This is where reviews by experts come in. The table below provides a synthesis of the camera assessments of some of the best known photo-gear review sites (amateurphotographer [AP], cameralabs [CL], dpreview [DPR], ephotozine [EPZ], photographyblog [PB]). As can be seen, the professional reviewers agree in many cases on the quality of different cameras, but sometimes their assessments diverge, reinforcing the earlier point that a camera decision is often a very personal choice.
|1.||Panasonic FZ82||..||+ +||..||4.5/5||4.5/5||Jan 2017||399|
|2.||Panasonic LF1||3/5||+||..||4/5||4.5/5||Apr 2013||499|
|3.||Canon SX740||..||+||..||4/5||4/5||Jul 2018||399|
|4.||Canon SX70||..||+ +||..||3.5/5||3.5/5||Sep 2018||549|
|5.||Canon SX730||..||+||..||4/5||4/5||Apr 2017||399|
|6.||Canon G16||4/5||+||..||4.5/5||4.5/5||Aug 2013||549|
|7.||Canon S120||..||+ +||..||4.5/5||4.5/5||Aug 2013||449|
|8.||Canon SX50||3/5||+ +||72/100||4.5/5||4.5/5||Sep 2012||429|
|9.||Panasonic FT7||..||+||..||3.5/5||3.5/5||May 2018||449|
|10.||Panasonic LX100 II||4.5/5||+||82/100||4.5/5||4.5/5||Aug 2018||999|
|11.||Panasonic TZ90||..||+ +||..||4/5||4/5||Apr 2017||449|
|12.||Panasonic FZ200||3/5||+ +||80/100||4.5/5||4.5/5||Jul 2012||599|
|13.||Panasonic LX7||3/5||+ +||75/100||4/5||4.5/5||Jul 2012||499|
|14.||Sony HX99||..||..||..||4/5||4.5/5||Aug 2018||449|
|15.||Sony HX95||..||..||..||..||..||Aug 2018||429|
|16.||Sony WX800||..||..||..||..||..||Oct 2018||399|
|17.||Sony HX350||..||..||..||..||4/5||Dec 2016||449|
|Notes: (+ +) highly recommended; (+) recommended; (o) reviewed; (..) not available.|
The review scores listed above should be treated with care, though. The ratings are only valid when referring to cameras in the same category and of the same age. Thus, a score needs to be put into the context of the launch date and the launch price of the camera, and comparing ratings of very distinct cameras or ones that are far apart in terms of their release date have little meaning. Also, please note that some of the review sites have changed their methodology and reporting over time.
Other camera comparisons
Did this review help to inform your camera decision process? In case you would like to check on the differences and similarities of other camera models, just use the search menu below. As an alternative, you can also directly jump to any one of the listed comparisons that were previously generated by the CAM-parator tool.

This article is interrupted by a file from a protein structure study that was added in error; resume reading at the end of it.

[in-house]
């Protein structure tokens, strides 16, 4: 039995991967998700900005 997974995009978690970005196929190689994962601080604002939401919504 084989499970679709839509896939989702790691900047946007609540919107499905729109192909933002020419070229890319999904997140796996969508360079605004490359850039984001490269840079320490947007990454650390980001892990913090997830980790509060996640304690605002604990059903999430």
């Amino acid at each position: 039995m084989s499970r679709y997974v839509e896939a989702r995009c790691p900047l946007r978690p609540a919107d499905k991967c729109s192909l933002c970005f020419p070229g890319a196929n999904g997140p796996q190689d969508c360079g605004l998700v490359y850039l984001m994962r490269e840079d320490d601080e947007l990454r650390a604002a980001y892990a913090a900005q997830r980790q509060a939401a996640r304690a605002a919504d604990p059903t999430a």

Specifications: Panasonic FZ82 vs Panasonic LF1
Below is a side-by-side comparison of the specs of the two cameras to facilitate a quick review of their differences and common features.
|Camera Model||Panasonic FZ82||Panasonic LF1|
|Camera Type||Fixed lens compact camera||Fixed lens compact camera|
|Camera Lens||20-1200mm f/2.8-5.9||28-200mm f/2.0-5.9|
|Launch Date||January 2017||April 2013|
|Launch Price||USD 399||USD 499|
|Sensor Specs||Panasonic FZ82||Panasonic LF1|
|Sensor Format||1/2.3" Sensor||1/1.7" Sensor|
|Sensor Size||6.17 x 4.55 mm||7.6 x 5.7 mm|
|Sensor Area||28.0735 mm2||43.32 mm2|
|Sensor Diagonal||7.7 mm||9.5 mm|
|Sensor Resolution||18 Megapixels||12 Megapixels|
|Image Resolution||4896 x 3672 pixels||4000 x 3000 pixels|
|Pixel Pitch||1.25 μm||1.89 μm|
|Pixel Density||64.04 MP/cm2||27.70 MP/cm2|
|Moiré control||no AA filter||Anti-Alias filter|
|Movie Capability||4K/30p Video||1080/60i Video|
|ISO Setting||80 - 3,200 ISO||80 - 6,400 ISO|
|ISO Boost||80 - 6,400 ISO||80 - 12,800 ISO|
|DXO Sensor Quality (score)||..||52|
|DXO Color Depth (bits)||..||20.8|
|DXO Dynamic Range (EV)||..||11.6|
|DXO Low Light (ISO)||..||211|
|Screen Specs||Panasonic FZ82||Panasonic LF1|
|Viewfinder Type||Electronic viewfinder||Electronic viewfinder|
|Viewfinder Field of View||100%||100%|
|Viewfinder Resolution||1166k dots||200k dots|
|LCD Framing||Live View||Live View|
|Rear LCD Size||3.0inch||3.0inch|
|LCD Resolution||1040k dots||920k dots|
|LCD Attachment||Fixed screen||Fixed screen|
|Touch Input||Touchscreen||no Touchscreen|
|Shooting Specs||Panasonic FZ82||Panasonic LF1|
|Focus System||Contrast-detect AF||Contrast-detect AF|
|Manual Focusing Aid||Focus Peaking||no Peaking Feature|
|Continuous Shooting||10 shutter flaps/s||10 shutter flaps/s|
|Electronic Shutter||up to 1/16000s||no E-Shutter|
|Fill Flash||Built-in Flash||Built-in Flash|
|Storage Medium||SDXC cards||SDXC cards|
|Second Storage Option||Single card slot||Single card slot|
|UHS card support||UHS-I||no|
|Connectivity Specs||Panasonic FZ82||Panasonic LF1|
|External Flash||Hotshoe||no Hotshoe|
|USB Connector||USB 2.0||USB 2.0|
|HDMI Port||micro HDMI||mini HDMI|
|Wifi Support||Wifi built-in||Wifi built-in|
|Near-Field Communication||no NFC||NFC built-in|
|Body Specs||Panasonic FZ82||Panasonic LF1|
|Battery Life (CIPA)||330 shots per charge||250 shots per charge|
|In-Camera Charging||USB charging||USB charging|
130 x 94 x 119 mm
(5.1 x 3.7 x 4.7 in)
103 x 62 x 28 mm
(4.1 x 2.4 x 1.1 in)
|Camera Weight||616 g (21.7 oz)||192 g (6.8 oz)|